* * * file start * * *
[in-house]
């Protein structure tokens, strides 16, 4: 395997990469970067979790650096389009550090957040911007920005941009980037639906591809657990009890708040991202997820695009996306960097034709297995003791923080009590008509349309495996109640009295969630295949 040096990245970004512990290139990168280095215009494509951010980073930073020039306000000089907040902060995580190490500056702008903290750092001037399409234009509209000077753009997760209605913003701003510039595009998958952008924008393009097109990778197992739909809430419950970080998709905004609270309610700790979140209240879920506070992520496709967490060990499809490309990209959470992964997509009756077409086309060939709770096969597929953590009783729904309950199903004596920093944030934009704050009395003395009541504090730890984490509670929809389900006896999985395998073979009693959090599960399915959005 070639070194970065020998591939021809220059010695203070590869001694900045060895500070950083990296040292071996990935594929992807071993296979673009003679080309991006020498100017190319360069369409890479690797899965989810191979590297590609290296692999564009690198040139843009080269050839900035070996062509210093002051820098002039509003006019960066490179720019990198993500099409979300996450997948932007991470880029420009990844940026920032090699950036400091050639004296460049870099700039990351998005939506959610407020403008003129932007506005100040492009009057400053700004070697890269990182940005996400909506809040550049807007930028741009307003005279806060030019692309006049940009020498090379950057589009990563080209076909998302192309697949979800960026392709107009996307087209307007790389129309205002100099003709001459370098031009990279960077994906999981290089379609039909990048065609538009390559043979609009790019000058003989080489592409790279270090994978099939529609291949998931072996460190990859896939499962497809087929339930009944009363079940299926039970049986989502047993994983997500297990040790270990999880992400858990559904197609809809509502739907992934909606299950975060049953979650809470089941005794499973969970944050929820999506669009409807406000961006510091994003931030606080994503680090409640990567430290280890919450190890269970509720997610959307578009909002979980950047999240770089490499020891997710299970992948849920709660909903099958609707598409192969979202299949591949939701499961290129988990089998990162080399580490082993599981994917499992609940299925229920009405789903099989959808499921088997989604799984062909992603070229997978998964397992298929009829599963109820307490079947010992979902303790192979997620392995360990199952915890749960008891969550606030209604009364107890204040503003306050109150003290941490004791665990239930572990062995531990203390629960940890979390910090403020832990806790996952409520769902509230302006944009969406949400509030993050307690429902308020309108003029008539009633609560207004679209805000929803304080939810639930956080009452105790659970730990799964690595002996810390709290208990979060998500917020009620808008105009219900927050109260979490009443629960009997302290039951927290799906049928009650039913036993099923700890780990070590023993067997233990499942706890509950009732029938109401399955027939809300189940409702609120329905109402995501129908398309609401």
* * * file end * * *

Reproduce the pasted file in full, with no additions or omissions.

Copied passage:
[in-house]
């Protein structure tokens, strides 16, 4: 395997990469970067979790650096389009550090957040911007920005941009980037639906591809657990009890708040991202997820695009996306960097034709297995003791923080009590008509349309495996109640009295969630295949 040096990245970004512990290139990168280095215009494509951010980073930073020039306000000089907040902060995580190490500056702008903290750092001037399409234009509209000077753009997760209605913003701003510039595009998958952008924008393009097109990778197992739909809430419950970080998709905004609270309610700790979140209240879920506070992520496709967490060990499809490309990209959470992964997509009756077409086309060939709770096969597929953590009783729904309950199903004596920093944030934009704050009395003395009541504090730890984490509670929809389900006896999985395998073979009693959090599960399915959005 070639070194970065020998591939021809220059010695203070590869001694900045060895500070950083990296040292071996990935594929992807071993296979673009003679080309991006020498100017190319360069369409890479690797899965989810191979590297590609290296692999564009690198040139843009080269050839900035070996062509210093002051820098002039509003006019960066490179720019990198993500099409979300996450997948932007991470880029420009990844940026920032090699950036400091050639004296460049870099700039990351998005939506959610407020403008003129932007506005100040492009009057400053700004070697890269990182940005996400909506809040550049807007930028741009307003005279806060030019692309006049940009020498090379950057589009990563080209076909998302192309697949979800960026392709107009996307087209307007790389129309205002100099003709001459370098031009990279960077994906999981290089379609039909990048065609538009390559043979609009790019000058003989080489592409790279270090994978099939529609291949998931072996460190990859896939499962497809087929339930009944009363079940299926039970049986989502047993994983997500297990040790270990999880992400858990559904197609809809509502739907992934909606299950975060049953979650809470089941005794499973969970944050929820999506669009409807406000961006510091994003931030606080994503680090409640990567430290280890919450190890269970509720997610959307578009909002979980950047999240770089490499020891997710299970992948849920709660909903099958609707598409192969979202299949591949939701499961290129988990089998990162080399580490082993599981994917499992609940299925229920009405789903099989959808499921088997989604799984062909992603070229997978998964397992298929009829599963109820307490079947010992979902303790192979997620392995360990199952915890749960008891969550606030209604009364107890204040503003306050109150003290941490004791665990239930572990062995531990203390629960940890979390910090403020832990806790996952409520769902509230302006944009969406949400509030993050307690429902308020309108003029008539009633609560207004679209805000929803304080939810639930956080009452105790659970730990799964690595002996810390709290208990979060998500917020009620808008105009219900927050109260979490009443629960009997302290039951927290799906049928009650039913036993099923700890780990070590023993067997233990499942706890509950009732029938109401399955027939809300189940409702609120329905109402995501129908398309609401």